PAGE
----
This example was created on the base of the figure from the website of Minnesota Department of Health. [health.state.mn.us/divs/opi/qi/images/fishbone_ex.png]
"Minnesota’s Health Alert Network (HAN) enables public health staff, tribal governments, health care providers, emergency workers, and others working to protect the public to exchange information during a disease outbreak, environmental threat, natural disaster, or act of terrorism." [health.state.mn.us/han/]
The fishbone diagram example "HAN project" was created using the ConceptDraw PRO diagramming and vector drawing software extended with the Fishbone Diagrams solution from the Management area of ConceptDraw Solution Park. Read more
Ishikawa diagram
Ishikawa diagram, reason, secondary cause, effect, cause, category,
"Cause-and-effect diagrams can reveal key relationships among various variables, and the possible causes provide additional insight into process behavior.
Causes can be derived from brainstorming sessions. These groups can then be labeled as categories of the fishbone. They will typically be one of the traditional categories mentioned above but may be something unique to the application in a specific case. Causes can be traced back to root causes with the 5 Whys technique." [Ishikawa diagram. Wikipedia]
The Ishikawa diagram (cause and effect diagram, fishbone diagram) example "Factors reducing competitiveness" was created using the ConceptDraw PRO diagramming and vector drawing software extended with the Fishbone Diagrams solution from the Management area of ConceptDraw Solution Park. Read more
Ishikawa diagram
Ishikawa diagram, reason, secondary cause, effect, cause, category,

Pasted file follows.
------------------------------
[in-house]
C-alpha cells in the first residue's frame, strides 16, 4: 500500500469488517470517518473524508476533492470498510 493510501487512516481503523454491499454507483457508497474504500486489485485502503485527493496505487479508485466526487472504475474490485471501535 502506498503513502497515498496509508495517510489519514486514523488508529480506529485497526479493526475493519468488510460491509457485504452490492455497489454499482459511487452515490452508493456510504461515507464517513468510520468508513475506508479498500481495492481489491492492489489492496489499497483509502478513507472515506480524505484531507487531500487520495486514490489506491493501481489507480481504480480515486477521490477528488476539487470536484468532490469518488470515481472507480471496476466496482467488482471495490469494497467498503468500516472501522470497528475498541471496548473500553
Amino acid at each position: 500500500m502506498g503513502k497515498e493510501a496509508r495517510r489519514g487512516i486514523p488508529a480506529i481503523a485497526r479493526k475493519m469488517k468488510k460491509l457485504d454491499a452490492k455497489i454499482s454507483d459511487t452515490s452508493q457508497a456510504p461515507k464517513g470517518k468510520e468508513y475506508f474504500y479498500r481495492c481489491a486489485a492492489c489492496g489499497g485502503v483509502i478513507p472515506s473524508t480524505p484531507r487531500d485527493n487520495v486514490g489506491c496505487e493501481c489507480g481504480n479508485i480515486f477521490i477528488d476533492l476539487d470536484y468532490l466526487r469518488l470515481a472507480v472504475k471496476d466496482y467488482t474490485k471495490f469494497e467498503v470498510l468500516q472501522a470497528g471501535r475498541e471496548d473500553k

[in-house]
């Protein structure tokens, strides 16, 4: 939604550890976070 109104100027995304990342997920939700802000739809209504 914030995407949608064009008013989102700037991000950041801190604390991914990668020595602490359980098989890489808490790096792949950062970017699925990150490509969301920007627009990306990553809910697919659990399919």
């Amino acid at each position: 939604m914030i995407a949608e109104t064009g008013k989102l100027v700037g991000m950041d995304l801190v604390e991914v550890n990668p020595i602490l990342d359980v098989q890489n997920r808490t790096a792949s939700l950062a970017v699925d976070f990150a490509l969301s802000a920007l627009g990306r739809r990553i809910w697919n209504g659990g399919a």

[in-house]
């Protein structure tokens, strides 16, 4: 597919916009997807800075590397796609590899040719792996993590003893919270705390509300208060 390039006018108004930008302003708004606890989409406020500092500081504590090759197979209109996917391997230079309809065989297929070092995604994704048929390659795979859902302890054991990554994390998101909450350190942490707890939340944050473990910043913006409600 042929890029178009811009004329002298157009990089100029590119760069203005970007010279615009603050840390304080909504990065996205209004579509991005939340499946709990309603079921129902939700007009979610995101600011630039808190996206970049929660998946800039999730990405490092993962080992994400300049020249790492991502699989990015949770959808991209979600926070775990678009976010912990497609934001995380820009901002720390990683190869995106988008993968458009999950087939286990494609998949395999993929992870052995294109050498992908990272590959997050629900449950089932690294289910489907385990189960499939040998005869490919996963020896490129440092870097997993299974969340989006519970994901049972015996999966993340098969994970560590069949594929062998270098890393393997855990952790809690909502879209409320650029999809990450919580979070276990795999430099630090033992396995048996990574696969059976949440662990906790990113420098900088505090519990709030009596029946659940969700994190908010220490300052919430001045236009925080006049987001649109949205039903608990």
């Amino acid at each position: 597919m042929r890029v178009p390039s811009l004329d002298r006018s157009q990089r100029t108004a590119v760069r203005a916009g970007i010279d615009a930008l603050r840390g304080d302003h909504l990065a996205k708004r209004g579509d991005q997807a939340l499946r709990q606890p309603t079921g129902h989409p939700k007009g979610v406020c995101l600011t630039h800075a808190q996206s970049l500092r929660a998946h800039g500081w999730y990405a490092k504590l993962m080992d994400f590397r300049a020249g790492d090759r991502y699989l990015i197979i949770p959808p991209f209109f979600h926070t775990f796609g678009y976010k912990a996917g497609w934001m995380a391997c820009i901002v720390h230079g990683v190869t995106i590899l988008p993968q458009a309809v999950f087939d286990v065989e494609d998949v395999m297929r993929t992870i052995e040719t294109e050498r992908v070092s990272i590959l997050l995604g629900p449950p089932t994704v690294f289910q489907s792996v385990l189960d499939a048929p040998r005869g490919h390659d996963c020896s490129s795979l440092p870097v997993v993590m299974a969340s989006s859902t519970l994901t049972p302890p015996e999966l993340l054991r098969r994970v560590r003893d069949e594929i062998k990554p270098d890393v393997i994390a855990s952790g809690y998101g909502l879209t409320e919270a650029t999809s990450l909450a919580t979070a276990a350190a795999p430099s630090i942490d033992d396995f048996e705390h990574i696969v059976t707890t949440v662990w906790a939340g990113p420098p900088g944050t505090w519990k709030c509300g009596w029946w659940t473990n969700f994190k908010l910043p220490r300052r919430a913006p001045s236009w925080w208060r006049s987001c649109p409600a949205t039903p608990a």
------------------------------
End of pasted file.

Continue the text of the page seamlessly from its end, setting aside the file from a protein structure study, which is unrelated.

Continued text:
This example was created on the base of the figure from the website of the Iowa State University Center for Excellence in Learning and Teaching.
"Fishbone.
What: The fishbone technique uses a visual organizer to identify the possible causes of a problem.
Benefits: This technique discourages partial or premature solutions and demonstrates the relative importance of, and interactions between, different parts of a problem.
How: On a broad sheet of paper, draw a long arrow horizontally across the middle of the page pointing to the right. Label the arrowhead with the title of the issue to be explained. This is the "backbone" of the "fish." Draw "spurs" from this "backbone" at about 45 degrees, one for every likely cause of the problem that the group can think of; and label each. Sub-spurs can represent subsidiary causes. The group considers each spur/sub-spur, taking the simplest first, partly for clarity but also because a simple explanation may make more complex ones unnecessary. Ideally, the fishbone is redrawn so that position along the backbone reflects the relative importance of the different parts of the problem, with the most important at the head." [celt.iastate.edu/creativity/techniques.html]
The fishbone diagram example "Inability to meet project deadlines" was created using the ConceptDraw PRO diagramming and vector drawing software extended with the Fishbone Diagrams solution from the Management area of ConceptDraw Solution Park. Read more
Ishikawa diagram
Ishikawa diagram, reason, secondary cause, effect, cause,
The library of vector stencils "Fishbone diagrams" contains 13 symbols for drawing the Ishikawa diagrams using the ConceptDraw PRO diagramming and vector drawing software.
"Ishikawa diagrams were popularized by Kaoru Ishikawa in the 1960s, who pioneered quality management processes in the Kawasaki shipyards, and in the process became one of the founding fathers of modern management.